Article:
8 posts categorized "Children"

September 11, 2011

THE LION KING 3D

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Groupthink doesn't live here, critical thought does. ColeSmithey.com

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ColeSmithey.com You can hardly blame Disney for imbuing its most recently minted animated classic with the 3D treatment in order to introduce "The Lion King" to new audiences. If only it weren't for the inflated ticket price that comes with it, "The Lion King 3D" would represent a welcome revival of a kids movie that combines a strong story with memorable songs and lush use of animation and color that is nothing short of stunning.

For audiences unfamiliar with the story, it follows the adventures of a young lion cub named Simba (voiced wonderfully by Matthew Broderick). As the only son of regional African lion King Mufasa (James Earl Jones), Simba is just beginning to learn important life lessons from his imperious father when Mufasa's jealous brother Scar (Jeremy Irons) carries out a coup d’état that leaves Simba without a home and stripped of his birthright to the throne of the African plain known as Pride Rock.

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In exile Simba makes friends with an unlikely couple of jungle-dwellers. A meerkat named Timon (Nathan Lane) and a warthog known as Pumbaa (Ernie Sabella) teach Simba the pleasures an insect-based diet while he grows to adulthood. A reunion with his childhood girlfriend Nala inspires Simba to return to his homeland and claim his magisterial title. Although too frightening for younger audiences to support its G-rating, “The Lion King” is a children’s movie that holds up over time.

Rated PG. 87 mins.

4 Stars“ColeSmithey.com”

Cozy Cole

ColeSmithey.com

February 01, 2009

INKHEART

Welcome!

Groupthink doesn't live here, critical thought does.ColeSmithey.comThis ad-free website is dedicated to Agnès Varda and to Luis Buñuel.

Get cool rewards when you click on the button to pledge your support through Patreon.

Thanks a lot acorns!

Your kind generosity keeps the reviews coming!

ColeSmithey.com

 

 

ColeSmithey.comBased on Cornelia Funke's 2003 fantasy kid's novel, director Ian Softley ("The Wings of the Dove") makes a half-hearted adaptation that's further diminished by Brendon Fraser's signature boy scout performance as Mo Flochart. Mo is a "silvertongue" — that's somebody able to physically conjure up characters and elements of reality from any book that they read out loud.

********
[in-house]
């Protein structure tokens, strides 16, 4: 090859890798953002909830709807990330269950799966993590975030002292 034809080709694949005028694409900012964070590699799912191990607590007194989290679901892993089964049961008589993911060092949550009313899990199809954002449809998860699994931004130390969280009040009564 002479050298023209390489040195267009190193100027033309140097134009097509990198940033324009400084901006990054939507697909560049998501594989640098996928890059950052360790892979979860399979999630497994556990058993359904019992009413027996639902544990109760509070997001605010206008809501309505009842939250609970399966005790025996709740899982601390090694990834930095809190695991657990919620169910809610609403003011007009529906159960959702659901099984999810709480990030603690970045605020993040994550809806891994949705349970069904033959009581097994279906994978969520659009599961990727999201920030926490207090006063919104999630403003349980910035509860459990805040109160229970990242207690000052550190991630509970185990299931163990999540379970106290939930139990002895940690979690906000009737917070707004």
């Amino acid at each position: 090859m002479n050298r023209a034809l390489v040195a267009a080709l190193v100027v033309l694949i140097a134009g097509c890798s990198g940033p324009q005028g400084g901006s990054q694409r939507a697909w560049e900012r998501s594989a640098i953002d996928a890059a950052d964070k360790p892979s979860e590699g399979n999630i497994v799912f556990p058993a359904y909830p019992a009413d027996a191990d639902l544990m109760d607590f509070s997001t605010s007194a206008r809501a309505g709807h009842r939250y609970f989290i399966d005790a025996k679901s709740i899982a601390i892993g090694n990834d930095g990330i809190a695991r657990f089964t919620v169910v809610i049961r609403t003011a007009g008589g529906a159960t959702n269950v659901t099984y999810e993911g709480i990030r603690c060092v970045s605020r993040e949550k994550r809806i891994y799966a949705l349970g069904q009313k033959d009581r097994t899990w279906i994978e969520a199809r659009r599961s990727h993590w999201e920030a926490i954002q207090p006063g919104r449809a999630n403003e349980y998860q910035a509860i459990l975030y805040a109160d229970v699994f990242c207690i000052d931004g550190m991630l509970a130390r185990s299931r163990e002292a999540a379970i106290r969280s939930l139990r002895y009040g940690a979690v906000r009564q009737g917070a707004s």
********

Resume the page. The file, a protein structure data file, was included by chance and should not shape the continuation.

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While on vacation in Italy with his 12-year-old daughter Meggie (Eliza Hope Bennett) bookbinder Mo finds what he's been searching for--an adventure novel entitled "Inkheart" with which he plans to bring back his wife Resa (Sienna Guillory), who was lost to the manuscript some years ago in exchange for a one of its fictional characters.

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Fire-juggler Dustfinger (Paul Bettany) pursues Mo to obtain the book so that he can return to his literary life within its pages.

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Meggie realizes that she too is a silvertongue right about the time that "Inkheart's" diabolical literary-figure-made-flesh Capricorn (Andy Serkis), makes his move with his minions to take over the world.

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Winged monkeys and a minotaur that you don't get a good look at make up some of the mediocre special effects in an unsatisfying kid's movie.

(New Line Cinema/Warner Bros. Pictures) Rated PG. 105 mins.

2 Stars

Cozy Cole

ColeSmithey.com

 

June 14, 2008

Kit Kittredge: An American Girl

Kit "Mansfield Park" director Patricia Rozema delivers a prudently nostalgic depression-era dramedy about 11-year-old Kit Kittredge (well played by the irrepressible Abigail Breslin) of the American Girl book series. Kit wants to write editorial essays about the Great Depression from a "kid’s-eye-view" for her local Cincinnati newspaper. The dire 1934 economic crisis comes home to roost when her father (played by Chris O’Donnell) loses his car dealership and leaves his family to look for work in Chicago. Kit befriends a couple of child hobos named Will and Countee who take her on a tour of their homeless existence, while Kit’s mom (well played by Julia Ormond) opens the family’s house to boarders in order to keep up their mortgage payments. A rash of burglaries points to Kit’s friend Will as the prime suspect, and she sets out to solve the crimes with the help of her two best friends. A talented cast that includes Joan Cusack and Stanley Tucci, elevate the movie above its after-school-special limitations.

Rated G, 100 mins. (B)

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